Not so long ago, those cyclists may have looked up
to, and wanted to emulate, Lance Armstrong
-- but I doubt that's the case now
The Armstrong Lie (USA, 2013)
- From the Reality Bites program
I'm one the millions -- possibly billions even -- of people who know how to ride a bicycle but I've never been a major cycling enthusiast who did things like watch cycling races on TV, never mind live. Even so, I definitely had heard of Lance Armstrong and his being a multiple Tour de France winner years before this documentary was made and the unfolding of the scandal that it ended up covering even though director and narrator Alex Gibney had actually aimed to film a story with a happy ending.
To hear Gibney tell it, it was a case not so much of being at the right place at the right time but being able to turn what had looked to be a disaster for him and his film (as well as Lance Armstrong) into something positive. This is because the documentary filmmaker had got the American sporting legend's agreement to be provided with filming access as he chronicled the photogenic individual's 2009 comeback bid but then also ended up being on hand to document the cancer survivor's fall from grace due to his finally being stripped of his seven Tour de France titles (and subsequent finishes, including the 3rd place one in 2009) and being banned for life from competing in bicycle races.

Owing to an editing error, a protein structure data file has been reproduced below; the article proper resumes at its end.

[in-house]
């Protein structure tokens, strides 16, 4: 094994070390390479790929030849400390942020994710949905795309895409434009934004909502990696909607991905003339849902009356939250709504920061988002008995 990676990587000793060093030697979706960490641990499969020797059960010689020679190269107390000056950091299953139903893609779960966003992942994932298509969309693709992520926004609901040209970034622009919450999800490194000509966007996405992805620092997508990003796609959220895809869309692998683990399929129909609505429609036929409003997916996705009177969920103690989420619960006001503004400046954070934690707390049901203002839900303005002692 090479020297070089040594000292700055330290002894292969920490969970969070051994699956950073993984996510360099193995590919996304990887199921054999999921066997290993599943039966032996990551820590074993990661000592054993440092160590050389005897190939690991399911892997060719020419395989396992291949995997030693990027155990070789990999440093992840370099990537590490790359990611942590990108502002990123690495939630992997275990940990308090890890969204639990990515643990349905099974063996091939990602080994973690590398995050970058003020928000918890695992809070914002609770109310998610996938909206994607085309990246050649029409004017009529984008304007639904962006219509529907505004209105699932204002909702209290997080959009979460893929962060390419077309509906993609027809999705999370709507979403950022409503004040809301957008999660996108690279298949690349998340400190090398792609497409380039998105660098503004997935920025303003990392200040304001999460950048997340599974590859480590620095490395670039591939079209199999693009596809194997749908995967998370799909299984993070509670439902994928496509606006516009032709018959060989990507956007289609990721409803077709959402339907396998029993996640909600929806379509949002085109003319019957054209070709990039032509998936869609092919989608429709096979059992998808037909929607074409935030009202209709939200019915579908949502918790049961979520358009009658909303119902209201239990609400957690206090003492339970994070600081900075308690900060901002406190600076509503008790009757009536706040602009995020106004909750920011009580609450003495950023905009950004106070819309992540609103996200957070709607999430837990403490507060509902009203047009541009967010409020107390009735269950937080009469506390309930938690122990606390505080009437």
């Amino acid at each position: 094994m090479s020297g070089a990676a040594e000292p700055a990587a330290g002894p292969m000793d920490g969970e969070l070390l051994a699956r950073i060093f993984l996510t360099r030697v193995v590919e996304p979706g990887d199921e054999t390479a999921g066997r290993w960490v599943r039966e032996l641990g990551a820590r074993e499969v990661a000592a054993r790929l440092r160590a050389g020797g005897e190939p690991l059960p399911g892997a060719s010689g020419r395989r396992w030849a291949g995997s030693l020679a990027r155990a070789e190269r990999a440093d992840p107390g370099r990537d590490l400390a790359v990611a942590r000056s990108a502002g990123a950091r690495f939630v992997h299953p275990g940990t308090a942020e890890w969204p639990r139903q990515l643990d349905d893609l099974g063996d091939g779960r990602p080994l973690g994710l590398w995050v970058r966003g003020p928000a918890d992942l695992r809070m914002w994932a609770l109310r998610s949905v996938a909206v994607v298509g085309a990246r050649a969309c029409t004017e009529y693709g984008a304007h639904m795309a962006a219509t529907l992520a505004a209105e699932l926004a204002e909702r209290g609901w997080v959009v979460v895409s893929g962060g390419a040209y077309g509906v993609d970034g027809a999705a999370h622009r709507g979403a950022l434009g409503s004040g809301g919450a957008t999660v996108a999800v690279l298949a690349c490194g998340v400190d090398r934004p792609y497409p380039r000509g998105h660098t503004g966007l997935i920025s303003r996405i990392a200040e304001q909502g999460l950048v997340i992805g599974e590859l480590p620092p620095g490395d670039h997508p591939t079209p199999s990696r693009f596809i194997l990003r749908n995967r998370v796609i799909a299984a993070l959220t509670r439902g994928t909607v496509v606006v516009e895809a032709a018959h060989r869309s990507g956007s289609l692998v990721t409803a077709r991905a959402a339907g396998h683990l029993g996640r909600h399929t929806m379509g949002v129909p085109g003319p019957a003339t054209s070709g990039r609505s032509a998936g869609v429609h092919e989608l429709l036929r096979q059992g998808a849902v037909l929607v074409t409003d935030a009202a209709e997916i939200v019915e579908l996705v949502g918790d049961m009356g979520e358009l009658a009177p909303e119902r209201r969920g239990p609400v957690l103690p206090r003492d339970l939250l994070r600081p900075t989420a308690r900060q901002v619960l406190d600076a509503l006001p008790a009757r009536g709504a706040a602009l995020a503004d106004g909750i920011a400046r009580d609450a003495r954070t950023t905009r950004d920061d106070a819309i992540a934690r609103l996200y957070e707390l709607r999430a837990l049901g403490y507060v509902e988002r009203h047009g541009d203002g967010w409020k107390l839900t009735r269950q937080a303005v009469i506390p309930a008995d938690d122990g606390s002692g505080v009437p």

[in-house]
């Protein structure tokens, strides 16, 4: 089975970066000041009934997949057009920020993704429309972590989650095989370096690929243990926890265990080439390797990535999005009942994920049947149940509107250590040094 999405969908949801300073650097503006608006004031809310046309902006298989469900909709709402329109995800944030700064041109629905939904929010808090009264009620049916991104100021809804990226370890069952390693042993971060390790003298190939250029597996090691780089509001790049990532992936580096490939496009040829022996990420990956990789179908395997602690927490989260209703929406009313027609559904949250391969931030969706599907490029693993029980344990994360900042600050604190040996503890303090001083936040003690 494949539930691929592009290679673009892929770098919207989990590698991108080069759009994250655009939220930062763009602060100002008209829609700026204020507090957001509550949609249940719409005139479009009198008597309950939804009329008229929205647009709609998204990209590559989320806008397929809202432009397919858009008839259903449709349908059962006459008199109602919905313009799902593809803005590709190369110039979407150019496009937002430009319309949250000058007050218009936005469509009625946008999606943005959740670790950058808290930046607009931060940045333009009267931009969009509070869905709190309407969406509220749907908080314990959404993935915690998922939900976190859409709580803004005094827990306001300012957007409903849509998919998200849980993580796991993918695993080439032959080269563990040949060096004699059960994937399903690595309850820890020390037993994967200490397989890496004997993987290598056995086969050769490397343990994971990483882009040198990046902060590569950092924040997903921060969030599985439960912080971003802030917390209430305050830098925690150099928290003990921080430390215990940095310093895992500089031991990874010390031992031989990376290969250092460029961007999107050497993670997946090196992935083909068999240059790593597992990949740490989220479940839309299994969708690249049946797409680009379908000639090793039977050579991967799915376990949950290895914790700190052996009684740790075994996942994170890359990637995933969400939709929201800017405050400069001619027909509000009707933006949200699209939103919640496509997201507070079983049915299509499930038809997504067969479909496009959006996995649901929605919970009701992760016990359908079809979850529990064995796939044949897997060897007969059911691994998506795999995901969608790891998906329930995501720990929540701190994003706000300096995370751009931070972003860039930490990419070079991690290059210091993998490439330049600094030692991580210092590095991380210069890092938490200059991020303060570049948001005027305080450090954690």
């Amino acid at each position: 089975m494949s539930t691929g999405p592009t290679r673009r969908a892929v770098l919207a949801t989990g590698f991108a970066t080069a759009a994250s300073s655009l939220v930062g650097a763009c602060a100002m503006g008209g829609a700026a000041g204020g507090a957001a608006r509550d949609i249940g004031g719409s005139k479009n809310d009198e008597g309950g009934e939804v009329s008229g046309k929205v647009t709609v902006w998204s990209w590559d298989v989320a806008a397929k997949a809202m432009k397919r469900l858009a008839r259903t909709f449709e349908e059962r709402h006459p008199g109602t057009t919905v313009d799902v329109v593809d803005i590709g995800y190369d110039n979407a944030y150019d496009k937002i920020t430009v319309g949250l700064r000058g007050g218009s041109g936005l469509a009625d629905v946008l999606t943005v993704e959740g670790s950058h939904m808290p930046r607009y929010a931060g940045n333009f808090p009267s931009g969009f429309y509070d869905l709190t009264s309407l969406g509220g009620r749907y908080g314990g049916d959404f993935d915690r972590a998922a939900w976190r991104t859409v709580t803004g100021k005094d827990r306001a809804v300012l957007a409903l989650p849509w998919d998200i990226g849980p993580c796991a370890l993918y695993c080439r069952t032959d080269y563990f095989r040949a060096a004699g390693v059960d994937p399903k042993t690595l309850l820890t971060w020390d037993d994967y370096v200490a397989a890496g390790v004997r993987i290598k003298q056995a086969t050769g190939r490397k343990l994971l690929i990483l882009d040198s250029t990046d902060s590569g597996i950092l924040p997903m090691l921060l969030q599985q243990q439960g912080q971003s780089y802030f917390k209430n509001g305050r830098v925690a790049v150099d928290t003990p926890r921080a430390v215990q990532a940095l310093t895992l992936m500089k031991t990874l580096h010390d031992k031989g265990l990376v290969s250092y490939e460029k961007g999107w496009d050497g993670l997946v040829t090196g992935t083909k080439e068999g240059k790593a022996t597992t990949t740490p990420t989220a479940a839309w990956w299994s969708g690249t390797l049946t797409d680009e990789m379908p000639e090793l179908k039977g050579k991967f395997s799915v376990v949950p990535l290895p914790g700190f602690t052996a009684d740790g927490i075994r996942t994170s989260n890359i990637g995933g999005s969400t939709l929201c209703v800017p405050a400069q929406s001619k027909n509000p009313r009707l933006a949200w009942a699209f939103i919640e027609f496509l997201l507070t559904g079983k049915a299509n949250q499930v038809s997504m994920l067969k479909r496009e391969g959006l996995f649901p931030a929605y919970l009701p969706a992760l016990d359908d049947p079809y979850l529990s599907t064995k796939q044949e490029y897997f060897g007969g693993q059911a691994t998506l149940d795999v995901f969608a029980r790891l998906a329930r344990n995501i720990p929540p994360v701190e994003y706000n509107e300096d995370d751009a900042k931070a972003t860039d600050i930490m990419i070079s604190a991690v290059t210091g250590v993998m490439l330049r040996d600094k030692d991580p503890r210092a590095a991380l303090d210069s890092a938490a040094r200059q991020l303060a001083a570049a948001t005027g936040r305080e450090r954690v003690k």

By themselves, the recorded interviews with Lance Armstrong are pretty interesting -- with the one in which he sat down and confessed to Oprah Winfrey on her TV show his having previously lied about taking performance-enhancing drugs making for particularly stunning viewing. Still, the real emotion in The Armstrong Lie looks to come much more from the beautifully shot action footage of Armstrong in a competitive setting -- which there nonetheless is too much of in this slightly over 2 hour long production that would have benefited from being trimmed down by at least 15 minute.
Also included in this work is footage that shows how dangerously close to the cyclists the often eccentric looking Tour de France followers get -- and how all this contributed to a manic, surreal atmosphere where people got to feeling that being daring and foolhardy, and flouting laws and rules, were the admirable things to do -- while the interviews with others (including former teammates and the doctor who devised Armstrong's drugging regime along with journalists and writers who've covered the world of competitive cycling) help provide the story with further invaluable information and context, though some of them do end up being on the repetitive side message wise.
When all is said and done, the portrait painted here of the world of competitive cycling is pretty unsavory -- with the general conclusion being that pretty much everyone who seriously wanted to win a super demanding race like the Tour de France took performance enhancing drugs and that Armstrong saw himself as doing what others did, only better (as in more efficiently).
And although Gibney does show his film's subject to not entirely be a demon (especially with the suggestion that Armstrong really cared about wanting to help fellow cancer survivors) and also someone who really did work very hard to try and achieve his goals, it's also clear enough that the now disgraced sportsman's almost rabid will to win, whatever it took, did prove to be a major factor behind his downfall.
My rating for the film: 7.0